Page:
Women defy odds to participate in burgeoning wildlife economy around Kruger National Park

Lwazi Thobela

Lwazi Thobela

Published Aug 22, 2023


Pretoria - Young women are seizing the initiative and making strides in Mpumalanga’s tourism and hospitality industry.

And one of them has even discovered an entrepreneurial streak – defying the odds stacked against them in an area where youth unemployment soars as high as 65%.

Thanks to hard work, determination and sheer grit, Lwazi Thobela, Vutivi Mthimkhulu and Mampho Makofane have shrugged off the more difficult circumstances that often come with living in rural villages to become active participants in the burgeoning wildlife economy in and around the Kruger National Park.

The luxury and comfort of the Kruger Shalati private lodge – which straddles the Sabie River in Skukuza and offers converted train carriage accommodation on its distinctive Train on the Bridge – is a far cry from the humble streets of Mkhuhlu, 40km away, where some of these young women hail from.

Vutivi Mthimkhulu

Yet it is one of the many private lodges dotted around the Kruger National Park that are investing in local communities by employing work-ready graduates such as these.

They are in strong demand thanks to the Good Work Foundation, an education non-profit organisation operating five digital learning campuses in the Hazyview and Bushbuckridge area.

With dreams of becoming a chef, Thobela’s plans were put on hold when she fell pregnant in her teens. But now, with the support of her Good Work Foundation family, she has found a balance between being a caring mother and pursuing her ambitions.

After motherhood came knocking, Thobela resolved to resume her education journey by enrolling in Good Work Foundation’s Bridging Year Academy, gaining digital and work-readiness skills to have a fighting chance of getting a job in rural Mpumalanga.

She then studied hospitality at the foundation’s Travel & Tourism Academy – but fate again threw obstacles in her path.

Mampho Makofane

“Previously, I’d had the opportunity to do chef training in Graaff-Reinet, but had to decline because of family commitments. Then, when I was offered a position at Hippo Hollow Country Estate (in Hazyview), my child was sick and I couldn’t take up the position. But the Good Work Foundation kept in touch with me, constantly checking in to ask me how I’m faring, do I need assistance finding work, and so on.”

She added that when the opportunity to do an internship at Kruger Shalati came up, she was contacted to ask whether she was interested and she hasn’t looked back since.

“Here I am and I’m hoping the internship will become permanent in time.”

Another example of empowerment in action is Vutivi Mthimkhulu, who tends the bar at Kruger Shalati. After completing her post-school training to become more digitally literate, she enrolled in a short course in hospitality management, with Good Work Foundation assisting her with the practical component.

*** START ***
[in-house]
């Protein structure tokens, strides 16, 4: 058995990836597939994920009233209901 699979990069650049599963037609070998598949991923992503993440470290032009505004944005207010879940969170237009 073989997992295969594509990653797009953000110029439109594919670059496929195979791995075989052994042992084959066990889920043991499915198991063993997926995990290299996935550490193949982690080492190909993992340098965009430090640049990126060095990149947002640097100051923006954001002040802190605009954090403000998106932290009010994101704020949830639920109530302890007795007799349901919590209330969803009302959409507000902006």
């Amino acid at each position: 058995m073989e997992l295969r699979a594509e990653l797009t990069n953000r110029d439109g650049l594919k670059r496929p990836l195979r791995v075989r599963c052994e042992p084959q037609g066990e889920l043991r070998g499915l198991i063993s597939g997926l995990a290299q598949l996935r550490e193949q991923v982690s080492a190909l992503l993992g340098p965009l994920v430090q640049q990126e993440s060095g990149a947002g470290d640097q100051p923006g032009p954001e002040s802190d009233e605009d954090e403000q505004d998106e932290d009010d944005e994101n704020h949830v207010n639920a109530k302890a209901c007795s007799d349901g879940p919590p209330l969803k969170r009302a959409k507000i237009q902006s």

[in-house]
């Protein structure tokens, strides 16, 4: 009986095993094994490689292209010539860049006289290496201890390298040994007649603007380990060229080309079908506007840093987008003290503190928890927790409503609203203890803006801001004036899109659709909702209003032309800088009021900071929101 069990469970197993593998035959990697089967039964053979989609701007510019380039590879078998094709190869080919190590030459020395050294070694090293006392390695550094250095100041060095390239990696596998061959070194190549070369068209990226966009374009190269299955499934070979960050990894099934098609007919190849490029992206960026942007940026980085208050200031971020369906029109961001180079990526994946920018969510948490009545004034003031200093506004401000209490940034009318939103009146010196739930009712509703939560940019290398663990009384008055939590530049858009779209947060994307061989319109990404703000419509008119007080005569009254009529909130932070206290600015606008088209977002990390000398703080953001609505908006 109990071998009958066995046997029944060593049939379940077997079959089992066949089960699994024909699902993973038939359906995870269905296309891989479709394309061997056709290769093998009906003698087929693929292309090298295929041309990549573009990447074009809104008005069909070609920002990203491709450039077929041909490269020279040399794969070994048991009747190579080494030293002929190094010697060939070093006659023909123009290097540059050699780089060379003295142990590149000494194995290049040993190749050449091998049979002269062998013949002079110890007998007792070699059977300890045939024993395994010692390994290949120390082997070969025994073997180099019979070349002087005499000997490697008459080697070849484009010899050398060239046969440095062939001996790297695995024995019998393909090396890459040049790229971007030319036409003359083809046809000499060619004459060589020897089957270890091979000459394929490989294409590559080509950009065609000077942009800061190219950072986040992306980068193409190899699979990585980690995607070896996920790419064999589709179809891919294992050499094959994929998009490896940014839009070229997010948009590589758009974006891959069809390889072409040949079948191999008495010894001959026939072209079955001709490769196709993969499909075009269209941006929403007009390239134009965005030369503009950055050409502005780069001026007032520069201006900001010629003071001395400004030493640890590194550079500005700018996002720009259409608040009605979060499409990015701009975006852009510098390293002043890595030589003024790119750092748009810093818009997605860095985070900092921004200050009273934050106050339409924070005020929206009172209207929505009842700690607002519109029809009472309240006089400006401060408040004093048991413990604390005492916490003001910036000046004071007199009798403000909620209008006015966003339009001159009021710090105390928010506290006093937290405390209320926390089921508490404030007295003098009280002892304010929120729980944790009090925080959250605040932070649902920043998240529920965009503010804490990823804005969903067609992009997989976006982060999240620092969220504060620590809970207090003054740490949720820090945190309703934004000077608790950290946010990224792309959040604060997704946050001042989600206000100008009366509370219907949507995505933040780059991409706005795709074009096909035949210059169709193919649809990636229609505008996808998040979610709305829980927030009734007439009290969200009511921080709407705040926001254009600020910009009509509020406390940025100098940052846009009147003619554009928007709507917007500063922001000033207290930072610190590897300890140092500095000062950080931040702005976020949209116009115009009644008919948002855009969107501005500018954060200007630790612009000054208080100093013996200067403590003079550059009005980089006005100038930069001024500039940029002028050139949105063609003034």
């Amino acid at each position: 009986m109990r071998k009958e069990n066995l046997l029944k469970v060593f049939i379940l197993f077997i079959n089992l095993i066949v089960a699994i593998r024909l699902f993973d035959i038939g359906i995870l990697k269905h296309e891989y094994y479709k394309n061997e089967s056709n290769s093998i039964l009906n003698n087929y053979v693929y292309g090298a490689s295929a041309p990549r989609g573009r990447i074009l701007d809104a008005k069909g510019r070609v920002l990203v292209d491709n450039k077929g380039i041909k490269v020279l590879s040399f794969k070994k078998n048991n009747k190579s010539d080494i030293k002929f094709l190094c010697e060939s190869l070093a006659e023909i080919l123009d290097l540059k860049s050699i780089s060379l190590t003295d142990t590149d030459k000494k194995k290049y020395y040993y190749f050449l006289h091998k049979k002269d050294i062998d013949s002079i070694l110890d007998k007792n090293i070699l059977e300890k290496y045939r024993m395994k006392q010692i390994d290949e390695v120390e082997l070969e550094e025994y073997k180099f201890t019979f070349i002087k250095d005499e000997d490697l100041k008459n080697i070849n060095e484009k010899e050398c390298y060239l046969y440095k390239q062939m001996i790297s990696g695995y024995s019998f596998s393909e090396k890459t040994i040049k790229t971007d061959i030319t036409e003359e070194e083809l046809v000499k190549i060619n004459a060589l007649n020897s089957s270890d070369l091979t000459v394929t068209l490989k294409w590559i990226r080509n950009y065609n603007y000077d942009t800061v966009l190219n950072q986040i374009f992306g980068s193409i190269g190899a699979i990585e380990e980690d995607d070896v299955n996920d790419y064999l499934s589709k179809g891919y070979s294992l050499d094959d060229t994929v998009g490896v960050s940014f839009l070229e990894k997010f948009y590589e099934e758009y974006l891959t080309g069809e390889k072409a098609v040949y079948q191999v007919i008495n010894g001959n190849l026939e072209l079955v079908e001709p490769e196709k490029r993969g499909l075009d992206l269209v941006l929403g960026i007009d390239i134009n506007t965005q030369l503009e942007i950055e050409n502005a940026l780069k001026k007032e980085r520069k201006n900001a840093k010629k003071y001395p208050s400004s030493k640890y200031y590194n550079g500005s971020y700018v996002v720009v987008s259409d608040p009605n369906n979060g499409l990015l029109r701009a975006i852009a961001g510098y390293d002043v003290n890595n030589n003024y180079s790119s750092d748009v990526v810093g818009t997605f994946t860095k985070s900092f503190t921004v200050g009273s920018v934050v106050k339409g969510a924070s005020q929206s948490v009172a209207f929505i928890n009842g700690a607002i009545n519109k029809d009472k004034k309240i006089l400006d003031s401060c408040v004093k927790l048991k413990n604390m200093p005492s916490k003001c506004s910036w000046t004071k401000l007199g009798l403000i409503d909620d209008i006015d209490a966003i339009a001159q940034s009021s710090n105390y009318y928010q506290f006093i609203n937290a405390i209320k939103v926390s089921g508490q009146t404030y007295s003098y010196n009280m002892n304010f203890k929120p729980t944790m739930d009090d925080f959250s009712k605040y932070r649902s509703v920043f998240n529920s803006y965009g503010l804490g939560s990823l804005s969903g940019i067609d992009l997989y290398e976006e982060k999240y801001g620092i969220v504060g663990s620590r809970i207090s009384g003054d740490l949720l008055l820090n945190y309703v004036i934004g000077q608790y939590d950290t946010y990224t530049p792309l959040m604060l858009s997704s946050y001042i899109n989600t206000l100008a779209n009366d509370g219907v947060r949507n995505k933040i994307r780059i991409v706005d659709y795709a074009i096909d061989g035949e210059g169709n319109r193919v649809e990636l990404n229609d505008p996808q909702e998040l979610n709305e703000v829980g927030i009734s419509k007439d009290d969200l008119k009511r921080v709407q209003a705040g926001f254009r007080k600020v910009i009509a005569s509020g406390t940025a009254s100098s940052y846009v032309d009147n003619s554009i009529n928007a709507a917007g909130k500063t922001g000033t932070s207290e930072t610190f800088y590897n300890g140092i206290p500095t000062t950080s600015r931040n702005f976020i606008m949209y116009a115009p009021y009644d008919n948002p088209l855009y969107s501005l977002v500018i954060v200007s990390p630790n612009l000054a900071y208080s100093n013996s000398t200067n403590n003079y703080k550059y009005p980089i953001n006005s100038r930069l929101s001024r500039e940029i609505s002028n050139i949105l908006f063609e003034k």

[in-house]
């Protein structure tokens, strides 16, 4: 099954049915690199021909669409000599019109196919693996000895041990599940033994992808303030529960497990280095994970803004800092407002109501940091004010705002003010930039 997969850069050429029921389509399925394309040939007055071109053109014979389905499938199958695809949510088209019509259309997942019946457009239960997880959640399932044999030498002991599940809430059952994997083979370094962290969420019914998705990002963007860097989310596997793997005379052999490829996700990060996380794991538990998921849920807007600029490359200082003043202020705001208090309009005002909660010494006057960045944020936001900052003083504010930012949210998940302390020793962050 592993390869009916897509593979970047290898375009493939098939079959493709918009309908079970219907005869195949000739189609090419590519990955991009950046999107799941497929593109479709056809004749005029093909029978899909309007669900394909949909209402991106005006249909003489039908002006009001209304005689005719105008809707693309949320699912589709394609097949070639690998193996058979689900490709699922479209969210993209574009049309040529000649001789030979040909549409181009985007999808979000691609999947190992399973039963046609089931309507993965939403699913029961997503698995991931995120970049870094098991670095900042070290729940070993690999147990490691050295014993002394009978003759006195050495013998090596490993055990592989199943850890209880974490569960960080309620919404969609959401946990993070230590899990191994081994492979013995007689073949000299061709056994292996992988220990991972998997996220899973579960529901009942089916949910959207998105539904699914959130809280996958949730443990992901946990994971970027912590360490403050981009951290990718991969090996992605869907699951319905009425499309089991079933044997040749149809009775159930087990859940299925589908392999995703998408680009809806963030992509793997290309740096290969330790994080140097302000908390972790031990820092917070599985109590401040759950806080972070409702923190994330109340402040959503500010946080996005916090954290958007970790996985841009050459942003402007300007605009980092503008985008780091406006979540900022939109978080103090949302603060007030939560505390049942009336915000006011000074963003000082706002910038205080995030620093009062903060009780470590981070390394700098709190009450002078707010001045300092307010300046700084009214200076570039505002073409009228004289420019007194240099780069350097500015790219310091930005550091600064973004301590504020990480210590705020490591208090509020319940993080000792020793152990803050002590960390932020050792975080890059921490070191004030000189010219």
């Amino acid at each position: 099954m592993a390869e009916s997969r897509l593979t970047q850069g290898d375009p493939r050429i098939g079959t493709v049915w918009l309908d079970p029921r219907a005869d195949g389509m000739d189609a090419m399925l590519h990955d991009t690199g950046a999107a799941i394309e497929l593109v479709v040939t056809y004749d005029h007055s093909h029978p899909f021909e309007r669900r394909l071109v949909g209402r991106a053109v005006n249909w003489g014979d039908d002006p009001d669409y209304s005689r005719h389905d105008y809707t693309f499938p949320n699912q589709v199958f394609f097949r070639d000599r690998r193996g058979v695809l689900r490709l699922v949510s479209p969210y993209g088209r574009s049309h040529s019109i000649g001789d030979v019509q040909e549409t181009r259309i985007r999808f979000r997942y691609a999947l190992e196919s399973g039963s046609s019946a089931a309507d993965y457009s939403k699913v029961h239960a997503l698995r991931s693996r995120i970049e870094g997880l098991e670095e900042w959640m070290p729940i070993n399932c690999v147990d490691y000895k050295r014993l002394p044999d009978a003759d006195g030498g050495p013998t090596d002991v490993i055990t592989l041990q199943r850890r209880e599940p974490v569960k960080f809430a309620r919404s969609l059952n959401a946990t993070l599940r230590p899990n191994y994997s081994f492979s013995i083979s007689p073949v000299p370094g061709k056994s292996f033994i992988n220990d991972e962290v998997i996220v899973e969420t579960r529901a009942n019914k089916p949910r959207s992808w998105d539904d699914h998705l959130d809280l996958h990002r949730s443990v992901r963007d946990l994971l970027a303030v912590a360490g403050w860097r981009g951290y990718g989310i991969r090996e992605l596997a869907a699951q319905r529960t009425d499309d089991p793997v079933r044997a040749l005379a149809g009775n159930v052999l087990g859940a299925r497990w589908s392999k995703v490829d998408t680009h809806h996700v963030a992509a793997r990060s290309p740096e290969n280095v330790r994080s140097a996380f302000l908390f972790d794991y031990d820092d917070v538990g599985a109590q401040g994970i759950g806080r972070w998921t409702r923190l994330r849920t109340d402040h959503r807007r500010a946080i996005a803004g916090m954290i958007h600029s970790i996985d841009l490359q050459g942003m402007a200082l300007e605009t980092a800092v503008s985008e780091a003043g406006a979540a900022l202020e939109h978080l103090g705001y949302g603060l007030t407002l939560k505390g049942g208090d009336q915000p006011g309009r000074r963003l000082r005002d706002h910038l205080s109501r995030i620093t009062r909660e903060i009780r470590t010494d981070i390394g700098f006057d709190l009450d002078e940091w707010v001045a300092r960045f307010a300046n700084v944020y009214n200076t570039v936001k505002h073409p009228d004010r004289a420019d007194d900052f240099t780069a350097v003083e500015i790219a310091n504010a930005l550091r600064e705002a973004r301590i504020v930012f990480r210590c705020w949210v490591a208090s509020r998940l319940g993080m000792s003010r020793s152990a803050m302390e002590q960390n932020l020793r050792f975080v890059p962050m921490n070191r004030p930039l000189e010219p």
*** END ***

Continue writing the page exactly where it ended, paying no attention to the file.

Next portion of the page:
This helped her secure a job at Shalati in 2020.

“I was nervous at first, but luckily I had learnt how to use a computer at the Good Work Foundation, so I wasn’t starting out with a blank slate. I began as a cashier then I moved on to be a barista – and now I am working as a bar lady.”

But she is taking self-empowerment a step further – thanks to her job, she saved up and bought a minibus, and is now the proud owner of a taxi.

Mampho Makofane is a cashier at the Kruger Station restaurant, run by Kruger Shalati. She has been working there since it opened two years ago, having studied at Good Work Foundation’s IT Academy and then at its Travel & Tourism Academy.

Makofane said the practicals at different hotels and restaurants gave her valuable experience to help her land her current job.

“I was so happy when I got my first pay cheque,” she remembers. “My family are very proud of me being a breadwinner.”

She said she loved working at Kruger Shalati, alongside a group of young people who also studied at Good Work Foundation.

Her advice to other young women is to “keep on pushing, keep on pulling your socks up, because one day you will get a job”.

Vincent Mlambo, human resources manager at Kruger Shalati, said there were currently eight Good Work Foundation graduates working at the lodge.

“They come to us fresh from graduating, and they know their theory and how to follow the steps. It’s easy to teach and guide them, as they are applying the knowledge they have.”

For a nominal “commitment” fee, young school-leavers at its Bridging Year Academy and career academies learn essential digital and work-readiness skills. Then, Good Work Foundation uses its relationships with lodges and other partners to get these graduates placed – a win-win situation, because the establishments know they are hiring quality employees.

This effectively helps Mpumalanga to “grow its own timber” by producing job-ready graduates – all fired up and ready to assume the mantle of family breadwinner with pride.

Pretoria News